Menopausal women in the United States lose an estimated $1.8 billion worth of working time each year, according to a recent survey by the Mayo Clinic.
Menopause comes with a slew of physical changes, including hot flashes, mood swings, weight gain and sleep disruption. Of the 4,440 survey participants in the Mayo Clinic’s survey:
- Approximately 15% reported menopause symptoms severe enough to require taking time off or cutting back on work hours.
- Women with the most severe symptoms were 16 times more likely to report negative impact on work productivity than those whose symptoms weren’t as severe.
More than 1% of survey participants had left their jobs (whether voluntarily or involuntarily) within the six months preceding the survey due to debilitating symptoms.
More than 1 million American women enter menopause each year, the biological phase of life signaling the end of menstruation. A multiyear health transition with significant physical changes, menopause typically takes place between the ages of 49 and 59, and can last for over a decade.
Lack of communication and resources lead to health coverage disparity for women
Unfortunately, hormonal transitions aren’t the only challenge that women face during menopause. While early diagnosis and appropriate treatment can drive down health costs associated with menopause, a whopping 94% of women are inadequately informed about common female health issues.
Further, up to 70% of women who do seek menopause care don’t receive the treatment they need. Only 19% of women ages 40 to 60 received a menopause diagnosis despite up to 80% reporting menopause symptoms, according to a 2023 actuarial cost report by digital health platform Elektra Health, which evaluated 2.6 million insurance claims from 2021.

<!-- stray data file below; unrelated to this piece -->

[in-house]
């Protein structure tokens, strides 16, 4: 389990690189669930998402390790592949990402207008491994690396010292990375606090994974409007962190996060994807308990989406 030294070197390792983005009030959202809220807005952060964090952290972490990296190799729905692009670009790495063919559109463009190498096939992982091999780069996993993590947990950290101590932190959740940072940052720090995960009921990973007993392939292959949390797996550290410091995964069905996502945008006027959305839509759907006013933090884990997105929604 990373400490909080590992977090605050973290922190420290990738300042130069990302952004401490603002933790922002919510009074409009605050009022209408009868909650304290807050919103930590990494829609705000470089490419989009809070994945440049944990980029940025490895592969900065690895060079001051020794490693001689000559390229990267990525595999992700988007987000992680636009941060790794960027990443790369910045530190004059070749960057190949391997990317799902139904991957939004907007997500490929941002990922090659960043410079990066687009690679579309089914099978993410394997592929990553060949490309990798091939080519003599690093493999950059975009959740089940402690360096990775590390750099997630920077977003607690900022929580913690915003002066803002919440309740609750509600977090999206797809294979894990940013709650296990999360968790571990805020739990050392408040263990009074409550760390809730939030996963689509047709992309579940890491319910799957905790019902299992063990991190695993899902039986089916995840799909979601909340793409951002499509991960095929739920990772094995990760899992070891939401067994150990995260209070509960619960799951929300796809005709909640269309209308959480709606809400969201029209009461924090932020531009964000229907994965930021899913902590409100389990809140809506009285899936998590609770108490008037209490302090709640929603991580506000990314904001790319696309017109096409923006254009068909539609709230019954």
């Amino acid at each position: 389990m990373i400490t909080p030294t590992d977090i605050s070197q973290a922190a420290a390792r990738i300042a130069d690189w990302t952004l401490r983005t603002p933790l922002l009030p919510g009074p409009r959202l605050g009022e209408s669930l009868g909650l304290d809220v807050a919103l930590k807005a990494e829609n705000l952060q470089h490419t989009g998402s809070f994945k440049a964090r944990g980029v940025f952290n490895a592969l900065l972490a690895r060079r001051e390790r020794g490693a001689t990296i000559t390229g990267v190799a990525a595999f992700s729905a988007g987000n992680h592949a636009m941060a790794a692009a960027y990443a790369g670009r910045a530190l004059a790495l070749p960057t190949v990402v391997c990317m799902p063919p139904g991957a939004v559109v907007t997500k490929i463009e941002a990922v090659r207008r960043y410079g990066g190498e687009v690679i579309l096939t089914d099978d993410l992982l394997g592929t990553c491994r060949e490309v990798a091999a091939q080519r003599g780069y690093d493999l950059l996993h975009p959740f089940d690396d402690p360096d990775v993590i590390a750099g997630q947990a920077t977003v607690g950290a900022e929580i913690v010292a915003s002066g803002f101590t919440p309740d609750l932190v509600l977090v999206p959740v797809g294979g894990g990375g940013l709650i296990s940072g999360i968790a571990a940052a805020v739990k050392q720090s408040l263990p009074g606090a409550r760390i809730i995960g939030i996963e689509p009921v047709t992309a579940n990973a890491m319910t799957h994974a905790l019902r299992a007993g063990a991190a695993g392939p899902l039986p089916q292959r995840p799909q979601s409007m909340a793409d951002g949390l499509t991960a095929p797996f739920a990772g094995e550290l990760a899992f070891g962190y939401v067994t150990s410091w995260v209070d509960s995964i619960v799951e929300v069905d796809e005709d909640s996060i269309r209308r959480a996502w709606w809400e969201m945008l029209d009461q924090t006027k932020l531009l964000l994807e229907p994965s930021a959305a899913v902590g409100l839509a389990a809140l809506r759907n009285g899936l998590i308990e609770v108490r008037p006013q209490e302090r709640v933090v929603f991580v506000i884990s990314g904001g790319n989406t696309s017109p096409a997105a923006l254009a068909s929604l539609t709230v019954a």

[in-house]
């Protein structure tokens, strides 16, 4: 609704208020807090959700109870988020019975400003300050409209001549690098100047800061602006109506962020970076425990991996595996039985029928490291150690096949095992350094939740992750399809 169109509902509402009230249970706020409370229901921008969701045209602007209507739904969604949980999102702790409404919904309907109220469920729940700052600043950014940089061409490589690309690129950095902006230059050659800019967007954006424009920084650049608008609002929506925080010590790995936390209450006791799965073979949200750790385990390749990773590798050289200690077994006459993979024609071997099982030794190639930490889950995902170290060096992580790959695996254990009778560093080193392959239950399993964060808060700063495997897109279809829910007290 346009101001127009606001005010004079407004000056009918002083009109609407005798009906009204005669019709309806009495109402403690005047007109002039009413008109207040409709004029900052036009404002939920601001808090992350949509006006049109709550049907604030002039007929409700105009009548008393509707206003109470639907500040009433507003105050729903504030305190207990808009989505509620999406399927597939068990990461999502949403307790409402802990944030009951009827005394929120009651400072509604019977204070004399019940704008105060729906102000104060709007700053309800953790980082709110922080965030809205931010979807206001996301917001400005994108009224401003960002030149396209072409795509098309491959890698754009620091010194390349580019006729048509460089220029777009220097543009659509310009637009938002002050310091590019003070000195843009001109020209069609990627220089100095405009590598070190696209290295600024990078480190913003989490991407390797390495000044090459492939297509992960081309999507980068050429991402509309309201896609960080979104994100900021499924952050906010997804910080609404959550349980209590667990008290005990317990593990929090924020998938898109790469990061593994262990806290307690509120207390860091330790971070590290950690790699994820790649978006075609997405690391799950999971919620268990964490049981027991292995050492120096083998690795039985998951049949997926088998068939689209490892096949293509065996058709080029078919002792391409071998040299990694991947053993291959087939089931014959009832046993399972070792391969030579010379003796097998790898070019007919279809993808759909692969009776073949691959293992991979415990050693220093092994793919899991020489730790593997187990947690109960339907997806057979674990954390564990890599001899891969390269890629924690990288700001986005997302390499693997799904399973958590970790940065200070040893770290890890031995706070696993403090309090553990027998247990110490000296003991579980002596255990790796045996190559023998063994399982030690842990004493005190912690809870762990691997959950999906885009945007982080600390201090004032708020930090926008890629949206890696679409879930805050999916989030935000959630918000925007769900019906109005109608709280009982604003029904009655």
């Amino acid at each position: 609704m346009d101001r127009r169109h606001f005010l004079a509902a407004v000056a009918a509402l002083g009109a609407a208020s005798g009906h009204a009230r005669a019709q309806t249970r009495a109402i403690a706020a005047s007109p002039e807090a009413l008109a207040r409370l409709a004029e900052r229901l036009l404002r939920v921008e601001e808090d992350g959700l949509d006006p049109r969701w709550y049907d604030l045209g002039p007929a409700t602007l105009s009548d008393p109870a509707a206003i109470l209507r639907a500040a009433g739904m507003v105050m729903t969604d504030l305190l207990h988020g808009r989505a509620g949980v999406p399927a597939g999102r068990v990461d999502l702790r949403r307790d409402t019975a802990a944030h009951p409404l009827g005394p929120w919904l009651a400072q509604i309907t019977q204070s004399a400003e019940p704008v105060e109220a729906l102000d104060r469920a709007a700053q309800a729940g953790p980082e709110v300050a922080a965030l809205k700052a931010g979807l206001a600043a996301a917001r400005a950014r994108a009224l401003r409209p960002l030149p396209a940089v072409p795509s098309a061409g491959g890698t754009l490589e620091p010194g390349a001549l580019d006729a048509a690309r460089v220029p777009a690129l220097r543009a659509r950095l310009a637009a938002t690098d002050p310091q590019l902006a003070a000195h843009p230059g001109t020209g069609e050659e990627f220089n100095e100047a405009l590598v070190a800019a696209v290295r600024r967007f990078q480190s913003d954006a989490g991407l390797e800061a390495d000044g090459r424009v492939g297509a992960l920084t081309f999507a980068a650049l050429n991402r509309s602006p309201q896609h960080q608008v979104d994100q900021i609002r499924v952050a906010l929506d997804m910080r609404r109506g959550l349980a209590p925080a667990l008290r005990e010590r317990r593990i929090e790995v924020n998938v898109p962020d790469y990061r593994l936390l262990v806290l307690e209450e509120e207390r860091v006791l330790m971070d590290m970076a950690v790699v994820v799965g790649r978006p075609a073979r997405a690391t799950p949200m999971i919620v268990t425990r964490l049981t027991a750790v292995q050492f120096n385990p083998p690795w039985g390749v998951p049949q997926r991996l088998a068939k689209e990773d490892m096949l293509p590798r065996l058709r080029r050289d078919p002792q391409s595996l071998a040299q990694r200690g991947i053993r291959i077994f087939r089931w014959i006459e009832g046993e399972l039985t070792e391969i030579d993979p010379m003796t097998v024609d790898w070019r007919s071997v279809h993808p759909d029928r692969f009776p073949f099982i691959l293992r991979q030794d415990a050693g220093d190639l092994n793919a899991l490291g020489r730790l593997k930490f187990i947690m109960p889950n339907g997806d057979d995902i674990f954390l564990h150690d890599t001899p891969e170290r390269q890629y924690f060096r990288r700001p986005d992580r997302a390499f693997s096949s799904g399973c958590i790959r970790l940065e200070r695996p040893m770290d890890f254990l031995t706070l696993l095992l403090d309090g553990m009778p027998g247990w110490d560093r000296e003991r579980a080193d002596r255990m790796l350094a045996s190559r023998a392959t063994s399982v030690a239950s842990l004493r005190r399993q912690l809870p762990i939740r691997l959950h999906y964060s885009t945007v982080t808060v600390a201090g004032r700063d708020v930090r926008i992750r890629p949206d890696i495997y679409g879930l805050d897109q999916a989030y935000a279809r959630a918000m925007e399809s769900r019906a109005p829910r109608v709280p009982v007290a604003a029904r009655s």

Elektra Health cites lack of proper diagnosis as one of the top causes of wasteful spending on specialty provider visits and tests. The report separately noted that less than 20% of OB-GYN residency programs nationwide offer menopause-related training, suggesting that inadequate education for health care providers may be a factor in underdiagnosed cases of menopause treatment.
Price of treatment can become a hurdle for menopausal women
Women diagnosed with menopause incur 45% more health care costs each year than their nonmenopausal counterparts, according to the Elektra Health report. That translates to an average of $4,639 more each year. Given that menopause can last anywhere from seven to 14 years, a misdiagnosed woman could spend around $32,000 to $65,000 more than necessary over the course of her menopausal transition.
What can women do to take better charge of their health? Women can proactively address these concerns by educating themselves about their bodies and their changing health. Whether you’ve begun menopause or are still anticipating its onset, develop a game plan for yourself, so you know what to expect and how to plan ahead.
Holding adequate health insurance can lower many of the costs associated with consistent medical care, which tends to increase as you age. If possible, build a consistent relationship with a primary care provider and an OB-GYN who can teach you what to look for, and help you track physical changes and transitions over time.
Of course, maintaining health care coverage can be a job in and of itself, especially in the U.S. where insurance is often tied to employment — which, in turn, can be impacted by menopause symptoms. If you lose insurance coverage, research your options for care, especially if you're a senior or a retiree. There may be government-assisted plans available to you that are within your financial means.